Dr. Close Call called a lawyer with his state’s ADA affiliate. He explained to the attorney the situation and what his concerns were, and the attorney dropped the bomb. He told him not only is it against the ADA Code of Ethics, but it is against the law! SAY WHAT?! The attorney explained that even though most dental offices have good intentions, a law was established making it illegal to give anyone a monetary benefit for referring patients. Part of it stems from when all the MRI centers were popping up all over the country. The MRI centers would pay MDs money for sending them patients. Well of course some dumb @$$ took advantage and starting sending people that really did not need an MRI. Poof, a new law.

Dr. Close Call totally understand the intent of the law and what the problem is. The lawyer tokd him that the District Attorney is not running around trying to bust dental offices, but it could still be viewed as possibly illegal in his home state. The attorney also said he knows lots of offices that are doing similar programs. What makes his situation unique is that there is a state certified insurance agent getting what could be viewed as kick-backs, and it would just take one person to complain to the state insurance commission and an entire can of worms (or what I would think could be a can of “whoop @$$”) could be opened up. Dr. Close Call became concerned about possibly paying attorneys to defend him, and this would not fall under malpractice, so it would all be on him. Just trying to do a nice thing, and look what happens. Needless to say, my buddy, Dr. Close Call, told me his referal program has been stopped.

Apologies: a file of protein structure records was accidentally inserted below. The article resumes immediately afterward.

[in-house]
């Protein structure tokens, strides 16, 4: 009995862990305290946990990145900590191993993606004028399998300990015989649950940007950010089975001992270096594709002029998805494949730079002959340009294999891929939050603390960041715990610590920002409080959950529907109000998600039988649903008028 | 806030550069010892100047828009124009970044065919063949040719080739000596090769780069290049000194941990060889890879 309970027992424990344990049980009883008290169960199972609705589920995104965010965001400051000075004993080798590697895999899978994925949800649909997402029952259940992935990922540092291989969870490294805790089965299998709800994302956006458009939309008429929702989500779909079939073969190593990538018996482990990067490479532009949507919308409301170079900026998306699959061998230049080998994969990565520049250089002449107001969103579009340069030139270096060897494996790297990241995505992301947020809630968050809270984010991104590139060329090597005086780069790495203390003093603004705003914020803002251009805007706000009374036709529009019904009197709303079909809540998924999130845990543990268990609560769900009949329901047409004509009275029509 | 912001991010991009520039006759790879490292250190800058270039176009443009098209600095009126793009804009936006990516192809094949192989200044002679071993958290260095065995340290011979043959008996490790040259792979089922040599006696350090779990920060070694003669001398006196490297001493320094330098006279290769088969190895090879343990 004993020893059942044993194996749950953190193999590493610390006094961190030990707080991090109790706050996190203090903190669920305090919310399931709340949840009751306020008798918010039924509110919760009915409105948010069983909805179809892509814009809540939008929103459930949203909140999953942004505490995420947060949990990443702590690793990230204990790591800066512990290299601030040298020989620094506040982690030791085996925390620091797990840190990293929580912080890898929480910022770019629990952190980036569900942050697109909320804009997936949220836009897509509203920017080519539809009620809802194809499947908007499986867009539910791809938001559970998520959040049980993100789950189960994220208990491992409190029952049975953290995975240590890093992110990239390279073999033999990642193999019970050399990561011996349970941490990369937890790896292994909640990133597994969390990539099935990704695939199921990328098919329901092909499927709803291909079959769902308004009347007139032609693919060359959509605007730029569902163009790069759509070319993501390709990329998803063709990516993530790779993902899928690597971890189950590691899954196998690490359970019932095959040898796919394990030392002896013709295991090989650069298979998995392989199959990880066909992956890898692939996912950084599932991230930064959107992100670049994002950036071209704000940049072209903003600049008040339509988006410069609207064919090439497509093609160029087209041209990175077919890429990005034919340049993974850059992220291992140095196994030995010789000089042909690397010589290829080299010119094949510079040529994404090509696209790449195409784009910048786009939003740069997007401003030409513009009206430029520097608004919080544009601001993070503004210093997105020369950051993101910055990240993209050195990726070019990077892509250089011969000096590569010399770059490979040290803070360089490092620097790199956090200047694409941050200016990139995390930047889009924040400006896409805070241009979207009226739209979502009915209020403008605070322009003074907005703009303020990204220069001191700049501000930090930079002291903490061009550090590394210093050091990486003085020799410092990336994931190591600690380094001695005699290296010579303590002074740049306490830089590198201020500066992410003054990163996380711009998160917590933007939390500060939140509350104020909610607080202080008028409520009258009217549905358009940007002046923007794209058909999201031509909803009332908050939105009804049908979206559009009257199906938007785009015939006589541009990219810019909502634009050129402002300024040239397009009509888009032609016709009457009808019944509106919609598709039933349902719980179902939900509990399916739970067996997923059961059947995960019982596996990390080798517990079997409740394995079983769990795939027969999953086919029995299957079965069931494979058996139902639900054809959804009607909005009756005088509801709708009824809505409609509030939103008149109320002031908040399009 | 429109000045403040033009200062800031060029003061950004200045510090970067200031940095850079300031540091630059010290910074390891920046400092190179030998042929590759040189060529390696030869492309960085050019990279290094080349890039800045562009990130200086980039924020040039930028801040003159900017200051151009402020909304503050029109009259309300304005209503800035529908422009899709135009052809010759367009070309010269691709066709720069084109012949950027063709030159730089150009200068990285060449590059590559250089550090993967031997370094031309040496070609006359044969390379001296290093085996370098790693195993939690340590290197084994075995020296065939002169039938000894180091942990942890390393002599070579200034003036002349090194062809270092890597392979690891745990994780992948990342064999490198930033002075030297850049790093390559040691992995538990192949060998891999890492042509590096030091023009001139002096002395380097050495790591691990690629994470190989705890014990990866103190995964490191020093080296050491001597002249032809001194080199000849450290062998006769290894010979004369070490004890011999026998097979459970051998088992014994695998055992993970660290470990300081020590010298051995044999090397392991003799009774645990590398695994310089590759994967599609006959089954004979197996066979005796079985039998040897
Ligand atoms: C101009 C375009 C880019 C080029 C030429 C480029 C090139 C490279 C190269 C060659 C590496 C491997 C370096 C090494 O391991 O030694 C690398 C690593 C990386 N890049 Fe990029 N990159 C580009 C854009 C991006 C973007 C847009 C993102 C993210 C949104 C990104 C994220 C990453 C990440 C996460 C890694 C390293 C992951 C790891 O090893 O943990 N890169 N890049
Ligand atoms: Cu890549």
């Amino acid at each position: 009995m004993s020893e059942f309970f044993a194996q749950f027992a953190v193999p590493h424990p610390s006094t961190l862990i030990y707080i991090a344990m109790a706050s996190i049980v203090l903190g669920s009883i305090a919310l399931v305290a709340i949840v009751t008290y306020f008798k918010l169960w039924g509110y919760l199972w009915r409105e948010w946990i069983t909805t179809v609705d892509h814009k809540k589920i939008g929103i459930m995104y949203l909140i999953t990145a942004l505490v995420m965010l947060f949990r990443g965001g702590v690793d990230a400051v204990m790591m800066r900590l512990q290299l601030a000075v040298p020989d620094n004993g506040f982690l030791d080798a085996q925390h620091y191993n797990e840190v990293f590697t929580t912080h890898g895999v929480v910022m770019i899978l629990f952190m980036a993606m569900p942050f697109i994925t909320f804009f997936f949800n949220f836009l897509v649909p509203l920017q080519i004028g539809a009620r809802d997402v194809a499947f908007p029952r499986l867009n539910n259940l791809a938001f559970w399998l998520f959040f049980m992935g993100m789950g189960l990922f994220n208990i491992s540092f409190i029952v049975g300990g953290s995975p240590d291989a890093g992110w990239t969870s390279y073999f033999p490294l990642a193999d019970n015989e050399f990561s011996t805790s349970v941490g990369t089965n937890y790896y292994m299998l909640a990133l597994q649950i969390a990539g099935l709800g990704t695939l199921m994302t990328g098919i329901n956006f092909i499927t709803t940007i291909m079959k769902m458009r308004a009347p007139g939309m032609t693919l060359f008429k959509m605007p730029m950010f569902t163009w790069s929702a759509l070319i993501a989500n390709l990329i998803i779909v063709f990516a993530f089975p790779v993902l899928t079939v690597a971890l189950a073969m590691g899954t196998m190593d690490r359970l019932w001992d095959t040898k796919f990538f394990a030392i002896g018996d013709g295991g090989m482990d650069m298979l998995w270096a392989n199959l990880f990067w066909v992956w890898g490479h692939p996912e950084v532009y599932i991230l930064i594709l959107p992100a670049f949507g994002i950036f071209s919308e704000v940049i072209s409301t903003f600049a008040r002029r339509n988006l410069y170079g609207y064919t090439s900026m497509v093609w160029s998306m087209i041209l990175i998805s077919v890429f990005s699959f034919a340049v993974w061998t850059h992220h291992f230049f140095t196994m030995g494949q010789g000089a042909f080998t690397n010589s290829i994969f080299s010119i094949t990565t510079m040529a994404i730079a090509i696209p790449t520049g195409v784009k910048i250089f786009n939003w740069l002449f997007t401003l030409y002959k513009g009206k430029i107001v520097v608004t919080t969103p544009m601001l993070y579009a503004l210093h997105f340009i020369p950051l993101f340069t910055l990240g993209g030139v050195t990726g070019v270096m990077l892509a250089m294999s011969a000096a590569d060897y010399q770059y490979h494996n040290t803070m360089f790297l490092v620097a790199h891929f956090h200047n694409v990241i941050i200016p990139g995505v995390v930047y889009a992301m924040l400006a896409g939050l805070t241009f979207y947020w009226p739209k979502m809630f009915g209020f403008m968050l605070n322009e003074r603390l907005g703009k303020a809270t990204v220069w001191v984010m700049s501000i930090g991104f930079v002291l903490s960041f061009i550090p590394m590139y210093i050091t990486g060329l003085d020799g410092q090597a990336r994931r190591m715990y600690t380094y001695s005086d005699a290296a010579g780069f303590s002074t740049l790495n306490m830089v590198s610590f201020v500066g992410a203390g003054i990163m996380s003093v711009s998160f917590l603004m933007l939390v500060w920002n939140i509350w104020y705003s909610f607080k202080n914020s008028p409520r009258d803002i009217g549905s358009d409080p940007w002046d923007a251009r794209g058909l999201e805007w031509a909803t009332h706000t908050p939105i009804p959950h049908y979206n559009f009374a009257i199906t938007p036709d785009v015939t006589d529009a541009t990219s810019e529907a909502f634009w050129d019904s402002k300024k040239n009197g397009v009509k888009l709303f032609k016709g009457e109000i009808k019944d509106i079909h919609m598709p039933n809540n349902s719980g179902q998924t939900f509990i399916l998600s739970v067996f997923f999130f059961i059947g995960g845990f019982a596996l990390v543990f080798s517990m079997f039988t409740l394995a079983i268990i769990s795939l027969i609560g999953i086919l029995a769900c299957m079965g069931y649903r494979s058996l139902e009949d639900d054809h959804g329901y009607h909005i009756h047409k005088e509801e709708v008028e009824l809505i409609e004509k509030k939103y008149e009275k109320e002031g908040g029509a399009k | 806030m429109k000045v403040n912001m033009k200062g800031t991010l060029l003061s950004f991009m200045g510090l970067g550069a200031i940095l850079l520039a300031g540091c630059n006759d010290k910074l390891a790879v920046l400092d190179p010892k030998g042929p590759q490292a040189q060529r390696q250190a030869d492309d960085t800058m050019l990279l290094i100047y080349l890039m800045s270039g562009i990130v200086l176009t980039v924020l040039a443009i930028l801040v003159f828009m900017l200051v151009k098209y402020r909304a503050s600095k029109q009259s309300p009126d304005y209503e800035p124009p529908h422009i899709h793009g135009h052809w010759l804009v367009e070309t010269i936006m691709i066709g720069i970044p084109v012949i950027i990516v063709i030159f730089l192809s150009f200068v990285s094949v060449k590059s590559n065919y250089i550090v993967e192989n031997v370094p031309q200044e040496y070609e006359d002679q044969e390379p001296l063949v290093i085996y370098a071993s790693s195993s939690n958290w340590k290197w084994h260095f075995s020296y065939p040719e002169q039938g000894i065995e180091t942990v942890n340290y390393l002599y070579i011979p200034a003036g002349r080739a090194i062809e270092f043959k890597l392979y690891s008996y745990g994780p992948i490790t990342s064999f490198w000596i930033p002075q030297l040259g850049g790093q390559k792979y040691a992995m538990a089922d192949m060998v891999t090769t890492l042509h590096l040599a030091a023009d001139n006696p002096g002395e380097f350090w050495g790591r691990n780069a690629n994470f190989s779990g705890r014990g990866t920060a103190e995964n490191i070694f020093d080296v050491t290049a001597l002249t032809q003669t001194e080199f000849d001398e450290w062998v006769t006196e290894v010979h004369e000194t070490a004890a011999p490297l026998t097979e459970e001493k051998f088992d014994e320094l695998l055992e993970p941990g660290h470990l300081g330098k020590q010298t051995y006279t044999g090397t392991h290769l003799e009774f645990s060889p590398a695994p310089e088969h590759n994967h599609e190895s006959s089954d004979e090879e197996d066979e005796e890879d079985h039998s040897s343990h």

He said the attorney did state that you could reward patients for “loyalty” with gifts as long as it was not specified as a gift for specific patient referrals.
There cannot be any “quid pro quo” system. It is all about the wording.

With issues like these, there is a big advantage to being in organized dentistry and having access to an attorney to answer these sorts of questions. Also, having open lines of communication that allow you to call a colleague or friend to run ideas by and get feedback is beneficial. This time it really helped us. I think this is also what this blog does as well. We continue to learn more and more about issues running an office that do not involve teeth directly.